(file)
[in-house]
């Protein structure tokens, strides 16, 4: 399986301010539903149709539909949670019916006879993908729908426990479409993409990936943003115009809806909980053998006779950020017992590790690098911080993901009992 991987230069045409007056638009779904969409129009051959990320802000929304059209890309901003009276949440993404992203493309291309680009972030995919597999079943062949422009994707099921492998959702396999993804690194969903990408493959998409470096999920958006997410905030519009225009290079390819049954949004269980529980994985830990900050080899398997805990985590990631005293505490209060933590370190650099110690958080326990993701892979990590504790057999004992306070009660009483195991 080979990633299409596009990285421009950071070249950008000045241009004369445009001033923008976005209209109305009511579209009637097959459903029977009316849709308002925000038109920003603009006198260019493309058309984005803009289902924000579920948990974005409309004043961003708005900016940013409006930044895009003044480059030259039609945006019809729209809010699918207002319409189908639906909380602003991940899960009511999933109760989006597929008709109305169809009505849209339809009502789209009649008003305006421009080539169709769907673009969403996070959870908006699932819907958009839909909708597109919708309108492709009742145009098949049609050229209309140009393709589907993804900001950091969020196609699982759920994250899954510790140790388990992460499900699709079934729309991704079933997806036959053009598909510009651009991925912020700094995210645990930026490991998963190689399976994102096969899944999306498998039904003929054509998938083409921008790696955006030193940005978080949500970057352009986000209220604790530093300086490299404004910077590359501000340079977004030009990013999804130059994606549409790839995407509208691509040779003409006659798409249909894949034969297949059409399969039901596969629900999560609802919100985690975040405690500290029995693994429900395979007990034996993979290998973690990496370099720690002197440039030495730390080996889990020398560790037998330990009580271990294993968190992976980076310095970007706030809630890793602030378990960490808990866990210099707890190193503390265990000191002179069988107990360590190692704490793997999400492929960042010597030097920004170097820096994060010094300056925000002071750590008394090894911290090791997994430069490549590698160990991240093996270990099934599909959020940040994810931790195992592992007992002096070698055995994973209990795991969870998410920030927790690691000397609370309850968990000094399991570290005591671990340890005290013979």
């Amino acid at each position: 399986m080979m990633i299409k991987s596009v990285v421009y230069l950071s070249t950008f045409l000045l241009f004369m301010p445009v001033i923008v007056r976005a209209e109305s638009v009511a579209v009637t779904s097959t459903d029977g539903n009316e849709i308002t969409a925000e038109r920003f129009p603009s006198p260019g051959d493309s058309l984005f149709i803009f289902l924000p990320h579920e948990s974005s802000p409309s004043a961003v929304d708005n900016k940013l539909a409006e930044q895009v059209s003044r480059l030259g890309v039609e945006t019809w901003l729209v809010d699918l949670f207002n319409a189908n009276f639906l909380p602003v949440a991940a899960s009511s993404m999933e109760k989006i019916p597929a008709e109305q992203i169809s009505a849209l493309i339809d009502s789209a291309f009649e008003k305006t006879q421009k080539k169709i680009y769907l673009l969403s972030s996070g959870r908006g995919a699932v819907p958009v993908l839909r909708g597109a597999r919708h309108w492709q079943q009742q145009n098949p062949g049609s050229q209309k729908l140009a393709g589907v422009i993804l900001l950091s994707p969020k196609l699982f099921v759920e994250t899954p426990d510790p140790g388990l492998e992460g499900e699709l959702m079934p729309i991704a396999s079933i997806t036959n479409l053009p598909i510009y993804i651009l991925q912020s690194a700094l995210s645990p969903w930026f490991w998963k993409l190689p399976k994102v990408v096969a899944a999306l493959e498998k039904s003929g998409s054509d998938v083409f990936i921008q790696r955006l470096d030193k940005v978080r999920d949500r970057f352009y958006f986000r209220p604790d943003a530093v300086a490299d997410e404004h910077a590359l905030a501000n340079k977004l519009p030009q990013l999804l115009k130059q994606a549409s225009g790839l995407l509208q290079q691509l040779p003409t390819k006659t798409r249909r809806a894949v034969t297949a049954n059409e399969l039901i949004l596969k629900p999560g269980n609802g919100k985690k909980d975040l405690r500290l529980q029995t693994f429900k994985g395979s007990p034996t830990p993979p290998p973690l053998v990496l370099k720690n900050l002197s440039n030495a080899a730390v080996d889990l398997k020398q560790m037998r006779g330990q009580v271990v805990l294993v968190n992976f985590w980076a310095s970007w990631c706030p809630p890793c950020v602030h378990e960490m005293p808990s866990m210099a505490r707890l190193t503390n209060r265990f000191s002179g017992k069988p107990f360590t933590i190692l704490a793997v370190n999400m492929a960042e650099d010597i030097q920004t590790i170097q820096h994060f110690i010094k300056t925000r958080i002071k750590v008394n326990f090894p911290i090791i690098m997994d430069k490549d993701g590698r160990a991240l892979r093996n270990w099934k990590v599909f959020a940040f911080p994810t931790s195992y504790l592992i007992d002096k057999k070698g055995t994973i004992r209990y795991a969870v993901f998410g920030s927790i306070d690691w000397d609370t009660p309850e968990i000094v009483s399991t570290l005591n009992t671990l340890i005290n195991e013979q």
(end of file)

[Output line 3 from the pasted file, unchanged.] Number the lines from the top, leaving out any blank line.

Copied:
């Amino acid at each position: 399986m080979m990633i299409k991987s596009v990285v421009y230069l950071s070249t950008f045409l000045l241009f004369m301010p445009v001033i923008v007056r976005a209209e109305s638009v009511a579209v009637t779904s097959t459903d029977g539903n009316e849709i308002t969409a925000e038109r920003f129009p603009s006198p260019g051959d493309s058309l984005f149709i803009f289902l924000p990320h579920e948990s974005s802000p409309s004043a961003v929304d708005n900016k940013l539909a409006e930044q895009v059209s003044r480059l030259g890309v039609e945006t019809w901003l729209v809010d699918l949670f207002n319409a189908n009276f639906l909380p602003v949440a991940a899960s009511s993404m999933e109760k989006i019916p597929a008709e109305q992203i169809s009505a849209l493309i339809d009502s789209a291309f009649e008003k305006t006879q421009k080539k169709i680009y769907l673009l969403s972030s996070g959870r908006g995919a699932v819907p958009v993908l839909r909708g597109a597999r919708h309108w492709q079943q009742q145009n098949p062949g049609s050229q209309k729908l140009a393709g589907v422009i993804l900001l950091s994707p969020k196609l699982f099921v759920e994250t899954p426990d510790p140790g388990l492998e992460g499900e699709l959702m079934p729309i991704a396999s079933i997806t036959n479409l053009p598909i510009y993804i651009l991925q912020s690194a700094l995210s645990p969903w930026f490991w998963k993409l190689p399976k994102v990408v096969a899944a999306l493959e498998k039904s003929g998409s054509d998938v083409f990936i921008q790696r955006l470096d030193k940005v978080r999920d949500r970057f352009y958006f986000r209220p604790d943003a530093v300086a490299d997410e404004h910077a590359l905030a501000n340079k977004l519009p030009q990013l999804l115009k130059q994606a549409s225009g790839l995407l509208q290079q691509l040779p003409t390819k006659t798409r249909r809806a894949v034969t297949a049954n059409e399969l039901i949004l596969k629900p999560g269980n609802g919100k985690k909980d975040l405690r500290l529980q029995t693994f429900k994985g395979s007990p034996t830990p993979p290998p973690l053998v990496l370099k720690n900050l002197s440039n030495a080899a730390v080996d889990l398997k020398q560790m037998r006779g330990q009580v271990v805990l294993v968190n992976f985590w980076a310095s970007w990631c706030p809630p890793c950020v602030h378990e960490m005293p808990s866990m210099a505490r707890l190193t503390n209060r265990f000191s002179g017992k069988p107990f360590t933590i190692l704490a793997v370190n999400m492929a960042e650099d010597i030097q920004t590790i170097q820096h994060f110690i010094k300056t925000r958080i002071k750590v008394n326990f090894p911290i090791i690098m997994d430069k490549d993701g590698r160990a991240l892979r093996n270990w099934k990590v599909f959020a940040f911080p994810t931790s195992y504790l592992i007992d002096k057999k070698g055995t994973i004992r209990y795991a969870v993901f998410g920030s927790i306070d690691w000397d609370t009660p309850e968990i000094v009483s399991t570290l005591n009992t671990l340890i005290n195991e013979q």